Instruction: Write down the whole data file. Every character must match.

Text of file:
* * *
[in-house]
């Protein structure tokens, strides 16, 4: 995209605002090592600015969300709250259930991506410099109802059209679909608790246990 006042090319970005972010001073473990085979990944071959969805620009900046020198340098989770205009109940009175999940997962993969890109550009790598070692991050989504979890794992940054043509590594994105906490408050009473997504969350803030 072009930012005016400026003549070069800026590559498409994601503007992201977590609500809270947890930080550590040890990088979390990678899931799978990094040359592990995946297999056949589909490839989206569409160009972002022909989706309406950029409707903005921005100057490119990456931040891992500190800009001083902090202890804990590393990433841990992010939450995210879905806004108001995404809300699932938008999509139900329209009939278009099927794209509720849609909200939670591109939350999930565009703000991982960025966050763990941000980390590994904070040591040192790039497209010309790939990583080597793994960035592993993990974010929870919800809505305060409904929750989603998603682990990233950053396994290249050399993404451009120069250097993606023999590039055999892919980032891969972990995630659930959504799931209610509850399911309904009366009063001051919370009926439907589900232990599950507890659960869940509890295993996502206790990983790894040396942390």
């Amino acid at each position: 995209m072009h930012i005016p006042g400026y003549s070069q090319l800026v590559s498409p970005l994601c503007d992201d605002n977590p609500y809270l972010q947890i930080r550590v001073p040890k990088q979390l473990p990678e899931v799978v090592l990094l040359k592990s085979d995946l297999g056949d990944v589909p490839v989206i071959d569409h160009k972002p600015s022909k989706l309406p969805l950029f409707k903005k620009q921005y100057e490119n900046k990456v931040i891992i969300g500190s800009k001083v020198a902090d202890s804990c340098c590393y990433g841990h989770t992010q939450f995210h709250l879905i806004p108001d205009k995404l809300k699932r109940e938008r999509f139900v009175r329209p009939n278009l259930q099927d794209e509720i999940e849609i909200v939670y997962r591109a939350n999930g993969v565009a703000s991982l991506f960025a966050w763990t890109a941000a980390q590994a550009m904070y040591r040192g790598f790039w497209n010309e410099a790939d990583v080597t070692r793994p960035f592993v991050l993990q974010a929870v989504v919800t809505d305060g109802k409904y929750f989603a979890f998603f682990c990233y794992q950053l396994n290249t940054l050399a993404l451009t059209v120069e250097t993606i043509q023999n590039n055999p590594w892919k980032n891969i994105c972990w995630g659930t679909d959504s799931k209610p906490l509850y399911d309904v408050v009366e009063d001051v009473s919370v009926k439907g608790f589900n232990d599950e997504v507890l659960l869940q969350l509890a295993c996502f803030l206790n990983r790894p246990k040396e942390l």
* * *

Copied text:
[in-house]
């Protein structure tokens, strides 16, 4: 995209605002090592600015969300709250259930991506410099109802059209679909608790246990 006042090319970005972010001073473990085979990944071959969805620009900046020198340098989770205009109940009175999940997962993969890109550009790598070692991050989504979890794992940054043509590594994105906490408050009473997504969350803030 072009930012005016400026003549070069800026590559498409994601503007992201977590609500809270947890930080550590040890990088979390990678899931799978990094040359592990995946297999056949589909490839989206569409160009972002022909989706309406950029409707903005921005100057490119990456931040891992500190800009001083902090202890804990590393990433841990992010939450995210879905806004108001995404809300699932938008999509139900329209009939278009099927794209509720849609909200939670591109939350999930565009703000991982960025966050763990941000980390590994904070040591040192790039497209010309790939990583080597793994960035592993993990974010929870919800809505305060409904929750989603998603682990990233950053396994290249050399993404451009120069250097993606023999590039055999892919980032891969972990995630659930959504799931209610509850399911309904009366009063001051919370009926439907589900232990599950507890659960869940509890295993996502206790990983790894040396942390």
């Amino acid at each position: 995209m072009h930012i005016p006042g400026y003549s070069q090319l800026v590559s498409p970005l994601c503007d992201d605002n977590p609500y809270l972010q947890i930080r550590v001073p040890k990088q979390l473990p990678e899931v799978v090592l990094l040359k592990s085979d995946l297999g056949d990944v589909p490839v989206i071959d569409h160009k972002p600015s022909k989706l309406p969805l950029f409707k903005k620009q921005y100057e490119n900046k990456v931040i891992i969300g500190s800009k001083v020198a902090d202890s804990c340098c590393y990433g841990h989770t992010q939450f995210h709250l879905i806004p108001d205009k995404l809300k699932r109940e938008r999509f139900v009175r329209p009939n278009l259930q099927d794209e509720i999940e849609i909200v939670y997962r591109a939350n999930g993969v565009a703000s991982l991506f960025a966050w763990t890109a941000a980390q590994a550009m904070y040591r040192g790598f790039w497209n010309e410099a790939d990583v080597t070692r793994p960035f592993v991050l993990q974010a929870v989504v919800t809505d305060g109802k409904y929750f989603a979890f998603f682990c990233y794992q950053l396994n290249t940054l050399a993404l451009t059209v120069e250097t993606i043509q023999n590039n055999p590594w892919k980032n891969i994105c972990w995630g659930t679909d959504s799931k209610p906490l509850y399911d309904v408050v009366e009063d001051v009473s919370v009926k439907g608790f589900n232990d599950e997504v507890l659960l869940q969350l509890a295993c996502f803030l206790n990983r790894p246990k040396e942390l």